Also also… I wanted an excuse to play with a Raspberry Pi, and this seemed like a good reason, and potentially a cheap solution. If it works, I can buy another one to stick in the bedroom for those times when we each want to watch something different.
The first step was to get the required hardware:
- Raspberry Pi (obviously);
- Suitable power supply (I’m sure I’ve got a spare USB charger lying around, but you can never have too many);
- HDMI cable (I don’t have a spare. I’ve got lots of SCART cables now, but hardly anything uses that any more);
- Box for the Pi (just a plain one; I’m hoping that it can just be tucked up behind the TV, out of the way);
- SD cards (two: one for raspbmc, the other for “playing”).
This little lot arrived from RS last week (the SD cards were actually some bizarrely cheap special deal from PC World):
Doesn’t look like much, does it? You can get an idea of the scale from the charger and SD cards. I reckon you could just about fit one inside a packet of Cook’s Matches, which might make a nice ‘disguise’ for hiding one in a kitchen.
In theory, the next step is to copy the desired operating system on to the SD cards, plug it all together, and it should mostly Just Work. In practice… well, I’m not holding my breath.
I’ve recently fallen into the world of Mac OS X. (Fallen, pushed; what is difference?)
I keep getting caught out by the little things that are just slightly different to what I’m used to in Linux.
Take the most recent example: the
anacron script set up on my Ubuntu box that would generate a summary of a previously-unseen messages in a user’s Gmail spam folder, and send it to that user. (Mostly because Mrs E kept forgetting to check hers.)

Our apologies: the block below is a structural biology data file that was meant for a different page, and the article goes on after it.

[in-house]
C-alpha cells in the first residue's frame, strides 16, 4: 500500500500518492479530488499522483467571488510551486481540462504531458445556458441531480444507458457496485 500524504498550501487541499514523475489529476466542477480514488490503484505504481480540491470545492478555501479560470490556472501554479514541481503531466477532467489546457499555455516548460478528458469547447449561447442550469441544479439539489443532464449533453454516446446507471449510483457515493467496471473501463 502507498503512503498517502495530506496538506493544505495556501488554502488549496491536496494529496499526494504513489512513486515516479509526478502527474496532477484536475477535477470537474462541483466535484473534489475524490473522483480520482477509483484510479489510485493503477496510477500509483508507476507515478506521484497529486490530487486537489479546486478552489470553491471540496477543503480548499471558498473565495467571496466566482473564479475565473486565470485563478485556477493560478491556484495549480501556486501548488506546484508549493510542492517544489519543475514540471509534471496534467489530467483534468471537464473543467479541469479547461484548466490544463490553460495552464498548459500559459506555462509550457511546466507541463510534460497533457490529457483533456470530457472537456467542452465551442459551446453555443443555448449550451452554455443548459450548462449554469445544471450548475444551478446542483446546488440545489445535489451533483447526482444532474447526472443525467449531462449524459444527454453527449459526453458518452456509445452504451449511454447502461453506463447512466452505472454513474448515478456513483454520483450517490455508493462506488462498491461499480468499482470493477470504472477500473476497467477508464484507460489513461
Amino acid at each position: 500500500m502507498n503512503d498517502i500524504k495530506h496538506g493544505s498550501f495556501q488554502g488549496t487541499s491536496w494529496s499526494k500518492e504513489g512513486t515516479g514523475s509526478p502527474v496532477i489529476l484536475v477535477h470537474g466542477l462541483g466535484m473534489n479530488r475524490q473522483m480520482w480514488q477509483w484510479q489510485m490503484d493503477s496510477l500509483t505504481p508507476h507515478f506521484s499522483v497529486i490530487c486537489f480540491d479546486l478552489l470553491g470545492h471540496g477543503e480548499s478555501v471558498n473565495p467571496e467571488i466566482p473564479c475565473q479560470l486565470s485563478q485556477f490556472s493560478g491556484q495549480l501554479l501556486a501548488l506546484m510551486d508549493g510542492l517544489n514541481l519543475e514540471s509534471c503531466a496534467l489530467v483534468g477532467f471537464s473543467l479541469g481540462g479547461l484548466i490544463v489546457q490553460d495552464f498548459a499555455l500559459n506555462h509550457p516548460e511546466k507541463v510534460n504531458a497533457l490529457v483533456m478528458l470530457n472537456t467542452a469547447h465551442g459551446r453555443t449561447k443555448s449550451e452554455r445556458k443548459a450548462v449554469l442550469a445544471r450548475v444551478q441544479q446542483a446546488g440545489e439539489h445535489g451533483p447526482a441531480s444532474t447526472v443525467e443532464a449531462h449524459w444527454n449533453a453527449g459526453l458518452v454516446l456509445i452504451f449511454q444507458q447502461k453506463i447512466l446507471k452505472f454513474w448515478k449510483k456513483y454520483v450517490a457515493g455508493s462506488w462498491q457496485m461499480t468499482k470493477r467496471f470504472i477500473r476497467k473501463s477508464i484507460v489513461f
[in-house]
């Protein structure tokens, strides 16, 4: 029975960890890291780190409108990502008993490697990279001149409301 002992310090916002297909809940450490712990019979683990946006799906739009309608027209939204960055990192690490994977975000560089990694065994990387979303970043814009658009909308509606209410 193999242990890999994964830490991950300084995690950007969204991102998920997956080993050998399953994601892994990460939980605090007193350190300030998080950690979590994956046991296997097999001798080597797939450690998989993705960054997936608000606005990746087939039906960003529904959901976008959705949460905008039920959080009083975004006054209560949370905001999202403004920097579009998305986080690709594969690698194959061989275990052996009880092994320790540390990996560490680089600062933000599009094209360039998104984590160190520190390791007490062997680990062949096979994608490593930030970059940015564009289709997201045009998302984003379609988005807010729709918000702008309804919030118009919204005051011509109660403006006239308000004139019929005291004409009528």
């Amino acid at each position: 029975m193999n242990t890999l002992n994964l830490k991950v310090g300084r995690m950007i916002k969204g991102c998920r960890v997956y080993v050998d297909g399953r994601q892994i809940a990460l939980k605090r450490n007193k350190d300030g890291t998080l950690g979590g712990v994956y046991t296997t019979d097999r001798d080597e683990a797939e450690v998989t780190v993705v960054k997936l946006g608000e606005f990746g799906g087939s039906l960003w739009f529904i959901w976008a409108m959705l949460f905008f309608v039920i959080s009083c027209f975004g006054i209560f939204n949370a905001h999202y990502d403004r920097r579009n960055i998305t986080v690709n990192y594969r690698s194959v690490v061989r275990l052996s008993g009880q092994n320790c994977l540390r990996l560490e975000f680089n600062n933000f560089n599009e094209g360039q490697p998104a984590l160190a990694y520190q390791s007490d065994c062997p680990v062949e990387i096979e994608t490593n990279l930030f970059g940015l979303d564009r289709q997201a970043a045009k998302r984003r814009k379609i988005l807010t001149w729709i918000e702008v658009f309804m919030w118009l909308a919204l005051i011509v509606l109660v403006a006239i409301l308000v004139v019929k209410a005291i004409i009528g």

While I was perusing the
mail man page on Mac OS X, and reading up on various options on Google, I found that the Mac version had a useful
-E switch that would allow it to quietly abort if there was no message body, saving me the hassle of having to find a recent port of moreutils so that I could use the
The thing that got me stuck for ages was trying to find a replacement for the
-a switch in the GNU/Linux version of
Eventually, after much reading of man pages and search results, I realised that the answer had been staring me in the face for ages, I just wasn’t doing it correctly because the order of the parameters became more important:
echo Wibble | mail -s "Subject goes here" email@example.com -r "<firstname.lastname@example.org>" -F "Mail Sender"
That was harder than expected…
(Note to self: WordPress doesn’t tell you that it’s stripping out the content in angle brackets that you’ve just retyped three times…)
I’m a little concerned about Canonical‘s decision to go for Unity over GNOME in Ubuntu 11.04; it seems like a very radical step to take, and could end up backfiring by putting off potential users for a long time.
On the other hand, if it works the way they’re hoping, it could be very successful and bring a whole new league of users to Ubuntu and, more importantly, to Linux. (As the joke says, “Change must come from within.”)
Personally, only one of my home PCs runs standard Ubuntu, and that’s running the LTS version, so I won’t see the change there until next year (by which time things might have changed). The laptops run Xubuntu, the HTPC¹ runs Mythbuntu (as of this week), and neither of those is going to start using Unity in a hurry. (Oh, and for the sake of completeness, there’s an increasingly-lonely Windows box, that gets used for my Nike+ uploads and a bit of development stuff.)
1. That reminds me, I must write something about the HTPC…
The script for queuing tweets still works, but they all disappear into the void rather than getting tweeted, now that Twitter only allows external applications to connect using OAuth.
Now all I need is a set of round tuits, and we should be back in business again. I’ve got some ideas for other stuff to tweet, once I get it all working again…